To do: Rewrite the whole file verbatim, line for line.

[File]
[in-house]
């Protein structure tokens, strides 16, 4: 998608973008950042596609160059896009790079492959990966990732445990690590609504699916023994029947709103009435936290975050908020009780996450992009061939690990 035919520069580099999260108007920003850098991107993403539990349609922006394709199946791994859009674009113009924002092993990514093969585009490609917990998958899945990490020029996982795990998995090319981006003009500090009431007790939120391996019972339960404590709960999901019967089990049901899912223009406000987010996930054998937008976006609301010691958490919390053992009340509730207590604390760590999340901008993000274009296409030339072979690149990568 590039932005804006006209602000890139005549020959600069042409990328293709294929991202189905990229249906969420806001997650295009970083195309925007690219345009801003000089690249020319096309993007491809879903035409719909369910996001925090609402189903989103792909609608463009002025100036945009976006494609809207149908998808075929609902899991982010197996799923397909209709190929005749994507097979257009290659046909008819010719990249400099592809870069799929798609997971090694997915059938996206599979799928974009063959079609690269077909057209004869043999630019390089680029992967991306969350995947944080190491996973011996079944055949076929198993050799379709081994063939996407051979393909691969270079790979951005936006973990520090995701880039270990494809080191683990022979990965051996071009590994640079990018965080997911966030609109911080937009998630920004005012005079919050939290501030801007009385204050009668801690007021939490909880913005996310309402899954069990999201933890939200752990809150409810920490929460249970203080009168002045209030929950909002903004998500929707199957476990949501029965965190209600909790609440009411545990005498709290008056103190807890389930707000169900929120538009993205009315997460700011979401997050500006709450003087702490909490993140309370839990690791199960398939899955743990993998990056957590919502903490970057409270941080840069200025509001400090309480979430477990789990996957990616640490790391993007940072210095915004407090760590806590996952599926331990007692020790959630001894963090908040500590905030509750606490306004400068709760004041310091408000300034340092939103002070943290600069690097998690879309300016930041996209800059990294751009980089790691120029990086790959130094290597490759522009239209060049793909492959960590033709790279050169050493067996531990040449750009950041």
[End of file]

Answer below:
[in-house]
């Protein structure tokens, strides 16, 4: 998608973008950042596609160059896009790079492959990966990732445990690590609504699916023994029947709103009435936290975050908020009780996450992009061939690990 035919520069580099999260108007920003850098991107993403539990349609922006394709199946791994859009674009113009924002092993990514093969585009490609917990998958899945990490020029996982795990998995090319981006003009500090009431007790939120391996019972339960404590709960999901019967089990049901899912223009406000987010996930054998937008976006609301010691958490919390053992009340509730207590604390760590999340901008993000274009296409030339072979690149990568 590039932005804006006209602000890139005549020959600069042409990328293709294929991202189905990229249906969420806001997650295009970083195309925007690219345009801003000089690249020319096309993007491809879903035409719909369910996001925090609402189903989103792909609608463009002025100036945009976006494609809207149908998808075929609902899991982010197996799923397909209709190929005749994507097979257009290659046909008819010719990249400099592809870069799929798609997971090694997915059938996206599979799928974009063959079609690269077909057209004869043999630019390089680029992967991306969350995947944080190491996973011996079944055949076929198993050799379709081994063939996407051979393909691969270079790979951005936006973990520090995701880039270990494809080191683990022979990965051996071009590994640079990018965080997911966030609109911080937009998630920004005012005079919050939290501030801007009385204050009668801690007021939490909880913005996310309402899954069990999201933890939200752990809150409810920490929460249970203080009168002045209030929950909002903004998500929707199957476990949501029965965190209600909790609440009411545990005498709290008056103190807890389930707000169900929120538009993205009315997460700011979401997050500006709450003087702490909490993140309370839990690791199960398939899955743990993998990056957590919502903490970057409270941080840069200025509001400090309480979430477990789990996957990616640490790391993007940072210095915004407090760590806590996952599926331990007692020790959630001894963090908040500590905030509750606490306004400068709760004041310091408000300034340092939103002070943290600069690097998690879309300016930041996209800059990294751009980089790691120029990086790959130094290597490759522009239209060049793909492959960590033709790279050169050493067996531990040449750009950041």